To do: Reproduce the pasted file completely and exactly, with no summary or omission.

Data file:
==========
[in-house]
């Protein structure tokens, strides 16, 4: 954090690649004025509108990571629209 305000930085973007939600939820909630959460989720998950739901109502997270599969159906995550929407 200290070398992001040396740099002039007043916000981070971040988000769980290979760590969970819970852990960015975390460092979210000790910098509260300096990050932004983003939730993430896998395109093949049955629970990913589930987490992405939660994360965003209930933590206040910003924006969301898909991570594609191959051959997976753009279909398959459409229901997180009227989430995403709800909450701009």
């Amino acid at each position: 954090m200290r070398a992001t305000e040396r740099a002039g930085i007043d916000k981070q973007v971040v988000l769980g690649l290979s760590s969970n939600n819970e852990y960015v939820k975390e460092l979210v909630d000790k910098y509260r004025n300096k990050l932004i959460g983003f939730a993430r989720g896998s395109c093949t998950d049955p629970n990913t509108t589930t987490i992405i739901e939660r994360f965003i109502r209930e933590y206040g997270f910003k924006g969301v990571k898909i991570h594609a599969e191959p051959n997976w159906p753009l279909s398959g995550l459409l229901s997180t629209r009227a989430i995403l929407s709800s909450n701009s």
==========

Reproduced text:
[in-house]
């Protein structure tokens, strides 16, 4: 954090690649004025509108990571629209 305000930085973007939600939820909630959460989720998950739901109502997270599969159906995550929407 200290070398992001040396740099002039007043916000981070971040988000769980290979760590969970819970852990960015975390460092979210000790910098509260300096990050932004983003939730993430896998395109093949049955629970990913589930987490992405939660994360965003209930933590206040910003924006969301898909991570594609191959051959997976753009279909398959459409229901997180009227989430995403709800909450701009």
């Amino acid at each position: 954090m200290r070398a992001t305000e040396r740099a002039g930085i007043d916000k981070q973007v971040v988000l769980g690649l290979s760590s969970n939600n819970e852990y960015v939820k975390e460092l979210v909630d000790k910098y509260r004025n300096k990050l932004i959460g983003f939730a993430r989720g896998s395109c093949t998950d049955p629970n990913t509108t589930t987490i992405i739901e939660r994360f965003i109502r209930e933590y206040g997270f910003k924006g969301v990571k898909i991570h594609a599969e191959p051959n997976w159906p753009l279909s398959g995550l459409l229901s997180t629209r009227a989430i995403l929407s709800s909450n701009s």